Asia continues to percolate

The air cargo market almost always never fails to surpise.

Asian dyanamism

The air cargo market almost always never fails to surpise. In this most recent global air cargo market decline Asia surprised many by the reversal of its role as the mainstay of cargo demand, suffering the industry recession worse than most other regions. But despite this, interesting developments in the Asian region continue to bubble away.

In this issue of Payload Asia we feature two particularly good examples of this Asian dyanamism – Garuda Indonesia and AirAsia. Two very different carriers with two very different stories, both fascinating in their own right. From Garuda we have a carrier with a long history, one that hit rock bottom a few years back when the European Union added the carrier to its Black List. But perhaps that was the spark that lit the kindling. From that point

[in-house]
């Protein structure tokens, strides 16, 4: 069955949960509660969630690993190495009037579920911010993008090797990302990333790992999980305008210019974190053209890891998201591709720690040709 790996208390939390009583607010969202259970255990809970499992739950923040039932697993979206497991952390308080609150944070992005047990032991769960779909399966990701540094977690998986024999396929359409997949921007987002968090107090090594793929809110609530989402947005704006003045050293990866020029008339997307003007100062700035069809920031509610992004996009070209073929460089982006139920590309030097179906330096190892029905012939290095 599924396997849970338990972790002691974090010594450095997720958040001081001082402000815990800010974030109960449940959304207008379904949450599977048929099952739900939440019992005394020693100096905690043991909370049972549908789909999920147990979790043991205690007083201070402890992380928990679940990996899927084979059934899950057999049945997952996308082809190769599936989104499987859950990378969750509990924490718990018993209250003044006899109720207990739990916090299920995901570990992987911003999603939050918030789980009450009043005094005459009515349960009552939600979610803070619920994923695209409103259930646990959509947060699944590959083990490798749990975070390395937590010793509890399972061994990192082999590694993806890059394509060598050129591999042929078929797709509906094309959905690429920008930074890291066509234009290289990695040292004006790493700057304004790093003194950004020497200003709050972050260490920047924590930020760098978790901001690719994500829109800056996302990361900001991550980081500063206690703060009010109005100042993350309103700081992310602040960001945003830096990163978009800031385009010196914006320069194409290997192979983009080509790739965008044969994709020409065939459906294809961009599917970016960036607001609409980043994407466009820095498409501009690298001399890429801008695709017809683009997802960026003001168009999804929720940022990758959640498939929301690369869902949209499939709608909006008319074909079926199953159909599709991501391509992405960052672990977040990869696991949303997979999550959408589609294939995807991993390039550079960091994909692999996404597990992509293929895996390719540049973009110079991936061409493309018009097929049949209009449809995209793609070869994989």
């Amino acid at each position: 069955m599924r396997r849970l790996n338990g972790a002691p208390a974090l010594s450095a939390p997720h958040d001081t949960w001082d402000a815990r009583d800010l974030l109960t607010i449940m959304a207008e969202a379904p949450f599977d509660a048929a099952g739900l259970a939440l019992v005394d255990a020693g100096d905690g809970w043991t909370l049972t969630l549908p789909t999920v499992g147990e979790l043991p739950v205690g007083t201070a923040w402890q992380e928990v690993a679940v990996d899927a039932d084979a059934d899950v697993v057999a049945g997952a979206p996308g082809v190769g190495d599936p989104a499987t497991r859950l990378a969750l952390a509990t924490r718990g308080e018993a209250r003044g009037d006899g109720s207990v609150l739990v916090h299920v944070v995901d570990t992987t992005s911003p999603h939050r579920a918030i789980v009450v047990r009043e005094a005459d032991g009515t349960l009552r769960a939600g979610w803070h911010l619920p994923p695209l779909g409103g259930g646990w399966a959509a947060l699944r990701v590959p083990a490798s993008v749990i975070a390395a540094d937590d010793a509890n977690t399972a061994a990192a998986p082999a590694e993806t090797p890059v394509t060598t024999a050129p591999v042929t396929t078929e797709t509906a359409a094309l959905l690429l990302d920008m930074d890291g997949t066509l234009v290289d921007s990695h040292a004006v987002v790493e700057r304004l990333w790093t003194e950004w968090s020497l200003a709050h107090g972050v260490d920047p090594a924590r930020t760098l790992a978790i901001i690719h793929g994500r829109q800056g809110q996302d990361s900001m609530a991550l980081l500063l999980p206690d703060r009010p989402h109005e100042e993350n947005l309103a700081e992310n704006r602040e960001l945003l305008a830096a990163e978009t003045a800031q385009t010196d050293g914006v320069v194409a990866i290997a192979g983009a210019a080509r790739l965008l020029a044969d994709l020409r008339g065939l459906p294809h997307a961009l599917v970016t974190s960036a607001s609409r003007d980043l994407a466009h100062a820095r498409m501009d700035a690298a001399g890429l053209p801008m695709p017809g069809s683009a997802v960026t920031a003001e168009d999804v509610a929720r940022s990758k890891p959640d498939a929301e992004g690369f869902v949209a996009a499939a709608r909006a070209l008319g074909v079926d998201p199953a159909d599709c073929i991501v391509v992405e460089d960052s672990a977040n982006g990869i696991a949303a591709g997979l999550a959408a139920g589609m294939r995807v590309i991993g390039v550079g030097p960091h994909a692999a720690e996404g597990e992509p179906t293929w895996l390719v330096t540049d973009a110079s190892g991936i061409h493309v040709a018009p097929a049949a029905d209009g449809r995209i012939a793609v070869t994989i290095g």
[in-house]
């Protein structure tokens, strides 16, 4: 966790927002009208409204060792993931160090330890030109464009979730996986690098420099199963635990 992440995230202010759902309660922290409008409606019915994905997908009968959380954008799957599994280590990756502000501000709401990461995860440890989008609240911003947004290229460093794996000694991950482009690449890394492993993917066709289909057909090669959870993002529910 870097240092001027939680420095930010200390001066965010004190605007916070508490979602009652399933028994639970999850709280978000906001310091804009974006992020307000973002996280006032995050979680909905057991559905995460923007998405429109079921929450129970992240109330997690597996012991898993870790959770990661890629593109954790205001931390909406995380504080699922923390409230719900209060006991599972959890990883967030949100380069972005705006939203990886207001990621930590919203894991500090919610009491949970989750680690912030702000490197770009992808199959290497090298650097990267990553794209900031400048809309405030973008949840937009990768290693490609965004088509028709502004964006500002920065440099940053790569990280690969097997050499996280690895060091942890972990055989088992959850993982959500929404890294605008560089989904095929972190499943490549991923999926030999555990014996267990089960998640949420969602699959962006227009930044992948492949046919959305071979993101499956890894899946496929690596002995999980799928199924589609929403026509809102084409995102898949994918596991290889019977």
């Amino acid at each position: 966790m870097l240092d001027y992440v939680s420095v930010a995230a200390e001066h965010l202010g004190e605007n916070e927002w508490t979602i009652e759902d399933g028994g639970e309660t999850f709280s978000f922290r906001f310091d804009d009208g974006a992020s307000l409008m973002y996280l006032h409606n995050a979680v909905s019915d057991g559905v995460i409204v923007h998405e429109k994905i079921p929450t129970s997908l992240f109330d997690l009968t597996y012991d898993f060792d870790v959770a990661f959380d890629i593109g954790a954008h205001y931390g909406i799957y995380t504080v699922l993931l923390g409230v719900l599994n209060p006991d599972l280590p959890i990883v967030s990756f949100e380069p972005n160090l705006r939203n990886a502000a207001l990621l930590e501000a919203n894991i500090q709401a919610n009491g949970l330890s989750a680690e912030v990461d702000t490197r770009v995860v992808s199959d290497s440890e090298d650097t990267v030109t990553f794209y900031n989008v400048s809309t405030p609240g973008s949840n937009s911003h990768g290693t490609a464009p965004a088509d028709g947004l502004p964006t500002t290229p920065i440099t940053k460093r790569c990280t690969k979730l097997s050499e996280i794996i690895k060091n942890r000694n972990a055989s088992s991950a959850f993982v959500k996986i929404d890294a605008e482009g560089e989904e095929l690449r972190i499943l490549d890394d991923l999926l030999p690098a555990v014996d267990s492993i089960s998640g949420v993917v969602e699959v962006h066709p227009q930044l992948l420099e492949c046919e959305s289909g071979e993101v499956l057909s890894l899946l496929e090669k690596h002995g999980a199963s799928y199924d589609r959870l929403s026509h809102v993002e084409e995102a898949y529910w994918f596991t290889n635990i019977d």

on the carrier underwent a rigorous restructuring that has seen it emerge a modern, savvy entity with a clear growth strategy. The news that it plans on purchasing four A330 freighters took many by surprise, but clearly all part of well-laid set of plans premised around tapping Indonesia’s burgeoning growth track.

AirAsia on the other hand is simply unique for its strategy that clearly breaks the low cost carrier taboo against getting involved in cargo. But the carrier has proved the sceptics wrong and has managed to efficiently integrate cargo into its low cost passenger business model without impacting it. In fact, the cargo division has proved itself a boon for the AirAsia group, contributing an impressive six per cent to its bottom line. And perhaps inspired by this success, Singapore Airlines recently announced that its cargo division will manage the belly capacity of the group’s new low cost carrier, Scoot, which will offer decent cargo options through its fleet of B777s passed down from its parent.